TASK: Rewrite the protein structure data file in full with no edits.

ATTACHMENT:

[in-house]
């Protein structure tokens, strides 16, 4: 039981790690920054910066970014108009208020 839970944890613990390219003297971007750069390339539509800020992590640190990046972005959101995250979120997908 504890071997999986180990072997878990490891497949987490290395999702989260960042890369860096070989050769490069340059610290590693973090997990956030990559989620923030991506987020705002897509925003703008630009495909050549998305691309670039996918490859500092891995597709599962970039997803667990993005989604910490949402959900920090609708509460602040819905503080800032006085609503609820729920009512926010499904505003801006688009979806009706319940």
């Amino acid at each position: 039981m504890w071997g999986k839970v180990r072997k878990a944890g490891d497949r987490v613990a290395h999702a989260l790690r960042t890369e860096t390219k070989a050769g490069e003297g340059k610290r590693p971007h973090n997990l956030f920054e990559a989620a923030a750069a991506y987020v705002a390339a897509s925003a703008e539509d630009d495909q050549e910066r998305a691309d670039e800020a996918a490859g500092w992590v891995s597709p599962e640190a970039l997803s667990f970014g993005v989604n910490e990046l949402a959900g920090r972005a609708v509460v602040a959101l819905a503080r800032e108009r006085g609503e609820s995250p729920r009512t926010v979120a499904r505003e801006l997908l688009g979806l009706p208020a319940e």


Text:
[in-house]
């Protein structure tokens, strides 16, 4: 039981790690920054910066970014108009208020 839970944890613990390219003297971007750069390339539509800020992590640190990046972005959101995250979120997908 504890071997999986180990072997878990490891497949987490290395999702989260960042890369860096070989050769490069340059610290590693973090997990956030990559989620923030991506987020705002897509925003703008630009495909050549998305691309670039996918490859500092891995597709599962970039997803667990993005989604910490949402959900920090609708509460602040819905503080800032006085609503609820729920009512926010499904505003801006688009979806009706319940």
């Amino acid at each position: 039981m504890w071997g999986k839970v180990r072997k878990a944890g490891d497949r987490v613990a290395h999702a989260l790690r960042t890369e860096t390219k070989a050769g490069e003297g340059k610290r590693p971007h973090n997990l956030f920054e990559a989620a923030a750069a991506y987020v705002a390339a897509s925003a703008e539509d630009d495909q050549e910066r998305a691309d670039e800020a996918a490859g500092w992590v891995s597709p599962e640190a970039l997803s667990f970014g993005v989604n910490e990046l949402a959900g920090r972005a609708v509460v602040a959101l819905a503080r800032e108009r006085g609503e609820s995250p729920r009512t926010v979120a499904r505003e801006l997908l688009g979806l009706p208020a319940e």